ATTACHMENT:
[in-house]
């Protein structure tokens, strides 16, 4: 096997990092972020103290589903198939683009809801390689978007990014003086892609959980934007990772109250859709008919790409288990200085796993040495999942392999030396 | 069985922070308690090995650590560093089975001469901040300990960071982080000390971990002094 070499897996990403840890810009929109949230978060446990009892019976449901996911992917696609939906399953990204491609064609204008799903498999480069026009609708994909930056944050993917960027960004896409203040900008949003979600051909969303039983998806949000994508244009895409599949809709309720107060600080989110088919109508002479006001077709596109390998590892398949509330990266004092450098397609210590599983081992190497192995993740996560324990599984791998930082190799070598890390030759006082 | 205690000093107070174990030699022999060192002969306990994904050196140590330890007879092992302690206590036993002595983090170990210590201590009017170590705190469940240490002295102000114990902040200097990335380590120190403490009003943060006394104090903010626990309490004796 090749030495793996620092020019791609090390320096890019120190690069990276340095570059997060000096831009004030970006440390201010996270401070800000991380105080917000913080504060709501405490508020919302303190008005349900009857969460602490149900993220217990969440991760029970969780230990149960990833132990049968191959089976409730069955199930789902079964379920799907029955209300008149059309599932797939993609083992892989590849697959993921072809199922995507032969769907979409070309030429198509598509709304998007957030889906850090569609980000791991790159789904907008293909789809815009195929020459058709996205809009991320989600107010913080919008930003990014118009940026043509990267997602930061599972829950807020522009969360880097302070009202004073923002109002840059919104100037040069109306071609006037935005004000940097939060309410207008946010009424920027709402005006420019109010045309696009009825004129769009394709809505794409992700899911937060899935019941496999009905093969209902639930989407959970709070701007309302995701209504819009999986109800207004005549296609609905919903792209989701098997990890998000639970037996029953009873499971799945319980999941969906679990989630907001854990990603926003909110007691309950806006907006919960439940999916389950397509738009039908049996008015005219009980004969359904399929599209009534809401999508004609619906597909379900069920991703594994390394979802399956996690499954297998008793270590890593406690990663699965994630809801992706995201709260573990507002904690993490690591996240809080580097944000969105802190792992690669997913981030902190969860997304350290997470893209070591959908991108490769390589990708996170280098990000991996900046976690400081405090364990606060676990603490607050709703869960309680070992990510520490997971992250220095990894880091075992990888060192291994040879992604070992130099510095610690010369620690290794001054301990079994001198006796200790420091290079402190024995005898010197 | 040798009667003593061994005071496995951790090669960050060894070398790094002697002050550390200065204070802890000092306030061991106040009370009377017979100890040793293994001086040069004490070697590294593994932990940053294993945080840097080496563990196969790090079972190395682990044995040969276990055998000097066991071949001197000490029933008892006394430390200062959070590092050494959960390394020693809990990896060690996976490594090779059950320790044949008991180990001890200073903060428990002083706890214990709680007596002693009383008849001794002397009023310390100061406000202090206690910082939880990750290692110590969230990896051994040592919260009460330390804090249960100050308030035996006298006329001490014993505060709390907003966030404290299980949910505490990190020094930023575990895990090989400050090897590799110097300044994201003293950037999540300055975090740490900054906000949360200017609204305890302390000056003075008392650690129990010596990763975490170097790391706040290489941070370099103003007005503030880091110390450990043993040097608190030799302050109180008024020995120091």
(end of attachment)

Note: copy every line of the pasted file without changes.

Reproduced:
[in-house]
């Protein structure tokens, strides 16, 4: 096997990092972020103290589903198939683009809801390689978007990014003086892609959980934007990772109250859709008919790409288990200085796993040495999942392999030396 | 069985922070308690090995650590560093089975001469901040300990960071982080000390971990002094 070499897996990403840890810009929109949230978060446990009892019976449901996911992917696609939906399953990204491609064609204008799903498999480069026009609708994909930056944050993917960027960004896409203040900008949003979600051909969303039983998806949000994508244009895409599949809709309720107060600080989110088919109508002479006001077709596109390998590892398949509330990266004092450098397609210590599983081992190497192995993740996560324990599984791998930082190799070598890390030759006082 | 205690000093107070174990030699022999060192002969306990994904050196140590330890007879092992302690206590036993002595983090170990210590201590009017170590705190469940240490002295102000114990902040200097990335380590120190403490009003943060006394104090903010626990309490004796 090749030495793996620092020019791609090390320096890019120190690069990276340095570059997060000096831009004030970006440390201010996270401070800000991380105080917000913080504060709501405490508020919302303190008005349900009857969460602490149900993220217990969440991760029970969780230990149960990833132990049968191959089976409730069955199930789902079964379920799907029955209300008149059309599932797939993609083992892989590849697959993921072809199922995507032969769907979409070309030429198509598509709304998007957030889906850090569609980000791991790159789904907008293909789809815009195929020459058709996205809009991320989600107010913080919008930003990014118009940026043509990267997602930061599972829950807020522009969360880097302070009202004073923002109002840059919104100037040069109306071609006037935005004000940097939060309410207008946010009424920027709402005006420019109010045309696009009825004129769009394709809505794409992700899911937060899935019941496999009905093969209902639930989407959970709070701007309302995701209504819009999986109800207004005549296609609905919903792209989701098997990890998000639970037996029953009873499971799945319980999941969906679990989630907001854990990603926003909110007691309950806006907006919960439940999916389950397509738009039908049996008015005219009980004969359904399929599209009534809401999508004609619906597909379900069920991703594994390394979802399956996690499954297998008793270590890593406690990663699965994630809801992706995201709260573990507002904690993490690591996240809080580097944000969105802190792992690669997913981030902190969860997304350290997470893209070591959908991108490769390589990708996170280098990000991996900046976690400081405090364990606060676990603490607050709703869960309680070992990510520490997971992250220095990894880091075992990888060192291994040879992604070992130099510095610690010369620690290794001054301990079994001198006796200790420091290079402190024995005898010197 | 040798009667003593061994005071496995951790090669960050060894070398790094002697002050550390200065204070802890000092306030061991106040009370009377017979100890040793293994001086040069004490070697590294593994932990940053294993945080840097080496563990196969790090079972190395682990044995040969276990055998000097066991071949001197000490029933008892006394430390200062959070590092050494959960390394020693809990990896060690996976490594090779059950320790044949008991180990001890200073903060428990002083706890214990709680007596002693009383008849001794002397009023310390100061406000202090206690910082939880990750290692110590969230990896051994040592919260009460330390804090249960100050308030035996006298006329001490014993505060709390907003966030404290299980949910505490990190020094930023575990895990090989400050090897590799110097300044994201003293950037999540300055975090740490900054906000949360200017609204305890302390000056003075008392650690129990010596990763975490170097790391706040290489941070370099103003007005503030880091110390450990043993040097608190030799302050109180008024020995120091």